Ruth Wedgwood, a staunch defender of the administration's legal strategies for detention, said that the court's ruling had "left everything quite confused." She said that although the judges had made it clear some form of review was necessary, they had given officials no real guidance on how it should work.
Whatever arrangements were eventually made to fulfill the legal duty to provide due process, she said "they are not going to be as simple as the Supreme Court seems to think."
The Defense official said the Pentagon might use the new review process, both to reduce the numbers being detained before the department has to go through the arduous process of preparing to defend multiple habeas corpus writs, and to show the courts that there already is some due process in the continuing, open-ended detentions at Guantanamo.
Experts familiar with the review procedures agreed. "The process of sorting through the detainees will be put into overdrive," predicted Elisa C. Massimino, director of the Washington office of Human Rights First.
Eugene R. Fidell of the National Institute for Military Justice expects the numbers of those detained to drop precipitately "to below 200" before the courts begin to consider habeas writs. "The floodgates problem has been overstated," he said.
Jacobson said it would have been wiser to treat the detainees captured in Afghanistan as prisoners of war "straight off the bat" -- as some on the administration had urged -- rather than leaving them in the legally murky situation of unlawful combatants. "That way," he pointed out, "the only question is 'When is the conflict over?' The courts don't get involved."
"It makes much more sense to do Article Five hearings on the front end than get into complex review procedures afterward," agreed Massimino, referring to the process mandated by Article Five of the Geneva Convention, whereby those captured on the battlefield are screened to check they really are combatants and not bystanders or displaced persons caught up in the fighting.
Other commentators said the administration had only itself to blame for any difficulties it now found itself in. The National Journal's Stuart Taylor said that the administration had provoked the court "by refusing to give even the minimal hearings [to detainees] most agree are required under international law." The court, he said, was effectively "being asked to put its imprimatur on violations of international law that had caused worldwide outrage."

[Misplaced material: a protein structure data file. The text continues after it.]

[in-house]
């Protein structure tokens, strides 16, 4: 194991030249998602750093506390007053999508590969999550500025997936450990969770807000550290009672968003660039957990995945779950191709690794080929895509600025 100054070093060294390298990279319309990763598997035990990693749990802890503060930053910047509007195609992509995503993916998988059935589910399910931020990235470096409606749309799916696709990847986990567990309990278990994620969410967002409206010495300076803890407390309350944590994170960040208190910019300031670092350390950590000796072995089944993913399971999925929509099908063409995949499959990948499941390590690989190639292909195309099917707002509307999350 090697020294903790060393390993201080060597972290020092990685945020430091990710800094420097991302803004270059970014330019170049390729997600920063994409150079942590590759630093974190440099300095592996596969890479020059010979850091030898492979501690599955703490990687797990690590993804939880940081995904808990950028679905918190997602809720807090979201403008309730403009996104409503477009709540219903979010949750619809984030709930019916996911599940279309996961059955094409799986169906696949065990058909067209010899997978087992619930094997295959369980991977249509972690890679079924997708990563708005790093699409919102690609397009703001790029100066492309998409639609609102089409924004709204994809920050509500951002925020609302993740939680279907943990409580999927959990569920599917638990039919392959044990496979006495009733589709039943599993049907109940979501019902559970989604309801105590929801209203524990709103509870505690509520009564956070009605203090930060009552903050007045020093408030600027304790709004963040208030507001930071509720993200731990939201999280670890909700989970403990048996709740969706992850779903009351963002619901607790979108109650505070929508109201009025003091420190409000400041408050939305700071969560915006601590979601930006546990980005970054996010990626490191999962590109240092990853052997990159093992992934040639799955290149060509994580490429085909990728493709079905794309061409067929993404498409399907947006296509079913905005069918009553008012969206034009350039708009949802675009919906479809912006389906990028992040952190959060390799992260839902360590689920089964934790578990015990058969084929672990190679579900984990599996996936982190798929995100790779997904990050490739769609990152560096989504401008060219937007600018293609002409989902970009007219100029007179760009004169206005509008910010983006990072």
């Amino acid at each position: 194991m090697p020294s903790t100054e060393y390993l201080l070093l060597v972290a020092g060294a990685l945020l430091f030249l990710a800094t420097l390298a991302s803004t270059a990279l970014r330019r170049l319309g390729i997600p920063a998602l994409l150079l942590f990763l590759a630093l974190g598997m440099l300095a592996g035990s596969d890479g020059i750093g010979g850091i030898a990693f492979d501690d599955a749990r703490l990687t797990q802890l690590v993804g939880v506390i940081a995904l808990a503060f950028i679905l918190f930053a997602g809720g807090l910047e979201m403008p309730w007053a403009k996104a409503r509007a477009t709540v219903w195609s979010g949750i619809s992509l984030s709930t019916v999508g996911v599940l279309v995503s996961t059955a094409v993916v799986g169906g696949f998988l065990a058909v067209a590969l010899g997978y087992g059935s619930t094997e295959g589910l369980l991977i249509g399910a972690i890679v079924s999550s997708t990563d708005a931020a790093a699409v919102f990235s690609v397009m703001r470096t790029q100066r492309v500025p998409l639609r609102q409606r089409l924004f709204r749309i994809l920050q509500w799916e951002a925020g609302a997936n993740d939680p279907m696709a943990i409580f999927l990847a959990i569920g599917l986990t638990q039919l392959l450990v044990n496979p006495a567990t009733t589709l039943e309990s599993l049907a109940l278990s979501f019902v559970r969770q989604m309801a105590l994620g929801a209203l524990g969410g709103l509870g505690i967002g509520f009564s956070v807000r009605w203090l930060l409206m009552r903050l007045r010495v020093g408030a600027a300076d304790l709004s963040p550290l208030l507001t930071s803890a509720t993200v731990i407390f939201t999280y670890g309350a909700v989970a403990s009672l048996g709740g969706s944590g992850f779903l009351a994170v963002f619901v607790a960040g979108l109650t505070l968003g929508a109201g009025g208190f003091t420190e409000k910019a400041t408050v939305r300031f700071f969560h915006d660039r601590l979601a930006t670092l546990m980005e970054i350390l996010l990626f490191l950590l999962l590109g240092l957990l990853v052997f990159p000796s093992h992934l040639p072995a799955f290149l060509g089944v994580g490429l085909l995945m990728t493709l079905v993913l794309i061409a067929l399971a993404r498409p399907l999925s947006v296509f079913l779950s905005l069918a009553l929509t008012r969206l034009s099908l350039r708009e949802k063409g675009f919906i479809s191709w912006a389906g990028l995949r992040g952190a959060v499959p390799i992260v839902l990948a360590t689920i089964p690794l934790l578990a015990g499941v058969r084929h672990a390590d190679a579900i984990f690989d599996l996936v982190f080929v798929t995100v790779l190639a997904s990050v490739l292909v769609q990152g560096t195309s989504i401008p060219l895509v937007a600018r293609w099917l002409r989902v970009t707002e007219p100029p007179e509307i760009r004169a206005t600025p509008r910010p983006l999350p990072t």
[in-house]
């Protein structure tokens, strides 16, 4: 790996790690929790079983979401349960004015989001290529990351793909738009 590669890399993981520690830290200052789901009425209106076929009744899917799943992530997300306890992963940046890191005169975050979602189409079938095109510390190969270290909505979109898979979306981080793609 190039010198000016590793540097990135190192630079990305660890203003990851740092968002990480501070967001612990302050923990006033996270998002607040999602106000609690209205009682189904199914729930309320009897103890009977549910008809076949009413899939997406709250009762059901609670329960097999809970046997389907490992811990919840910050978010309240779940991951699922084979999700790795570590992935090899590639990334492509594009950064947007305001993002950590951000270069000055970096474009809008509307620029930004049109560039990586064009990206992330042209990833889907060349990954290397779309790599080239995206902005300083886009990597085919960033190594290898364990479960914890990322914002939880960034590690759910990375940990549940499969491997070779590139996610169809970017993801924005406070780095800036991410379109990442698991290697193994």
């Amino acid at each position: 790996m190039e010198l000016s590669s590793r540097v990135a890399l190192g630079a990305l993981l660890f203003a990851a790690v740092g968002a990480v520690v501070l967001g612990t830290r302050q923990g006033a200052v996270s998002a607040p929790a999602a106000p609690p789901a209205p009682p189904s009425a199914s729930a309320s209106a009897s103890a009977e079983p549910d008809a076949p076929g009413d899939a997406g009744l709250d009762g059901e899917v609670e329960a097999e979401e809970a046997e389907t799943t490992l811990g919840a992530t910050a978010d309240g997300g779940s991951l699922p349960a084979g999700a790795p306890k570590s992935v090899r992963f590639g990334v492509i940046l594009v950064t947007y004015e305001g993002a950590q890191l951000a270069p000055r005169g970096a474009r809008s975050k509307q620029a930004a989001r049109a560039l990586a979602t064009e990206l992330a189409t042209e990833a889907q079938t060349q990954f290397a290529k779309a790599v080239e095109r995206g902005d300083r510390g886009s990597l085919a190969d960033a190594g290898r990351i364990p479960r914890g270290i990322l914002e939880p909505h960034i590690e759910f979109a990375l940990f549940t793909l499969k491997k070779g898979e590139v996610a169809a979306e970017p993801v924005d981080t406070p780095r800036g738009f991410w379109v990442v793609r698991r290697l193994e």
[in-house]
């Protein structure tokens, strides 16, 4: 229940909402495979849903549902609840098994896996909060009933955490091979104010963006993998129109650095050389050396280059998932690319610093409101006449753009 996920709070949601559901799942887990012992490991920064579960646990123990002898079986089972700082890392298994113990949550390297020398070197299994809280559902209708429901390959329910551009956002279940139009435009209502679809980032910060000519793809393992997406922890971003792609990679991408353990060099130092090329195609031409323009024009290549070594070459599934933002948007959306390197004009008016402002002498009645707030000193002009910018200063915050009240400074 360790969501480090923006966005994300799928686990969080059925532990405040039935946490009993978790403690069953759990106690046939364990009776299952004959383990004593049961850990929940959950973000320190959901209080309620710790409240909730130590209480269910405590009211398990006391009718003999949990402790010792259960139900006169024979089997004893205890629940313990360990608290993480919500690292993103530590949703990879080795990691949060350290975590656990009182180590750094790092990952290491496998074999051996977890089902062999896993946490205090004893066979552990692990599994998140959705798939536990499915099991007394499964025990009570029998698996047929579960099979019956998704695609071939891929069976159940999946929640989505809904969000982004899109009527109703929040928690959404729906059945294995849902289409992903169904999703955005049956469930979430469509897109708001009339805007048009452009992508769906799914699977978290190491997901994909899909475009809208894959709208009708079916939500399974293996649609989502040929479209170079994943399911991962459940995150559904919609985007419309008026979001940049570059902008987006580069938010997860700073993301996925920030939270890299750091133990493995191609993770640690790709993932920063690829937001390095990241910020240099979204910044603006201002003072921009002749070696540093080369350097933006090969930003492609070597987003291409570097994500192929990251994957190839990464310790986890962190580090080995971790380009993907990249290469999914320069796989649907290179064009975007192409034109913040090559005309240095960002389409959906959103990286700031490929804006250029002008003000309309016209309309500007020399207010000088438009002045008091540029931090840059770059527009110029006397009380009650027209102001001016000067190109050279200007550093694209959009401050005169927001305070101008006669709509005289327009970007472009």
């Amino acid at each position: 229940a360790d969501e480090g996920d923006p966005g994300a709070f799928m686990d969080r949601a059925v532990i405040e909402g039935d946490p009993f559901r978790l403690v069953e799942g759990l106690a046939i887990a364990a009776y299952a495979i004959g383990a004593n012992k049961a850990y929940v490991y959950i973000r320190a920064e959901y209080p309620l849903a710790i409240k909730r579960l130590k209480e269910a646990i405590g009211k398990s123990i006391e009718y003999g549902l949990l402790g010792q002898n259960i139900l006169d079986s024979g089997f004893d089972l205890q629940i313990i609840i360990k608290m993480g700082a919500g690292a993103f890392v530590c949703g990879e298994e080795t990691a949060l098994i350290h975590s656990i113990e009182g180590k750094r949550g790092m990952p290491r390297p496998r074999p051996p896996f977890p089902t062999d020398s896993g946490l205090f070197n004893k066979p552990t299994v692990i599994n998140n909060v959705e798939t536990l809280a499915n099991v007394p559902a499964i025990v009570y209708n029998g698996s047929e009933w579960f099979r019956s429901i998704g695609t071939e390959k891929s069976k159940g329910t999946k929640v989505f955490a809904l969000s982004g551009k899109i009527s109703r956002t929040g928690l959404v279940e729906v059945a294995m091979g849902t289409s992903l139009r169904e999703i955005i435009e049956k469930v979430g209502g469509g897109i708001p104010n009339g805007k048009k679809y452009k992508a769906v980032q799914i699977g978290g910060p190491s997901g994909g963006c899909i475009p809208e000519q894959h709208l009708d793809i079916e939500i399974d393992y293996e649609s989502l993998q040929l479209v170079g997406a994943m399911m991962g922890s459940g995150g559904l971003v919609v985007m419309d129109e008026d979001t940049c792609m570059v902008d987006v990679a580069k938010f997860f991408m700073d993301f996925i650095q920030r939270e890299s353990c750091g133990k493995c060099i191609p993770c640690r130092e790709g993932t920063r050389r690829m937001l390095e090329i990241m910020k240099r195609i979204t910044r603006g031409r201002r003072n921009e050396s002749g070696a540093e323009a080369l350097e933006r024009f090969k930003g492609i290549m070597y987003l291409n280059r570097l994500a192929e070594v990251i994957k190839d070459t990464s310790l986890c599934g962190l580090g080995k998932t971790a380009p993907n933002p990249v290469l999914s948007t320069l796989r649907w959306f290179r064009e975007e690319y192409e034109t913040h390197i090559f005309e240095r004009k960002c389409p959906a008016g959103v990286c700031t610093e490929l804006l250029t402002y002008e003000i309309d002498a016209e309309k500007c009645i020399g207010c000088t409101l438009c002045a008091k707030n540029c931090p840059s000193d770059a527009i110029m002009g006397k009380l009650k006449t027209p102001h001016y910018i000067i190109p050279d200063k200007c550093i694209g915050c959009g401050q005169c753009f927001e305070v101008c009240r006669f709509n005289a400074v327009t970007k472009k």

Goss said he would hold Intelligence Committee hearings on detention issues later this month.
Shaun Waterman is the homeland and national security editor for UPI, a sister news organization of Insight.
Well, let this be a lesson to us. From now on, don't take prisoners! Kill them before they can surrender.
They probably all had little transponders implanted in their @ss when they were all given their medical shots before they left Gitmo.
Plane flys overhead and constantly pings, the XPDR's answer the ping back.
RFID, it's not just for Walmart anymore!
I agree .. how many "I told you so" people reside at this website.
When I was a kid, we'd put a cork on some fishing line hooked to a fish and release it back into the lake. Then we'd follow it to the rest of the school and "murderize" them.
I think one or two unsuspecting hooked terrorists with gps tracking devices could teach us something....
It's a dirty war and I've a nasty, decidedly unfair and mean spirited idea. Inject the released ones with rabies. It's hard to spread to others (although who cares), invariably fatal and easy to blame on the animals in the area creating plausible denial.
Good point. I certainly hope so. In which case, we should start a "catch and release" program, placing telemetry tags on their Islamist patooties.
Sounds good to me! I can keep a secret.
Execute them. Stupid government. Stupid War. Stupid public for not demanding execution of repeat offenders.
Surreptitiously implant a GPS tracking chip before release. When they go to rejoin their Taliban/Al Qaida pals in Pakistan or Tora Bora ... deliver a GBU-28 welcoming gift onto the whole gang.
But thank goodness we didn't violate their rights.
Unbelievable...this qualifies for a 'no shiite sherlock...'.
Don't take prisoners.
If they didn't have a reason to hate us before being imprisoned in Gitmo, I guess they have one now - I'm amazed they didn't go back to Afghanistan and open up a rug store or climb up on a mountaintop for a quiet life spent in meditation and quiet calm.
Not murky at all.
International law provides no protection for unlawful combatants or spies.
If we didn't do this, we should have! At least we wouldn't have put panties on their heads...
I think that the events of 9/11 show that they may have held a certain resentment towords us before Gitmo.
I'm all for letting them return to open a rug shop or climb to the top of any mountain for a quiet life spent in meditation.
Then they can be shot!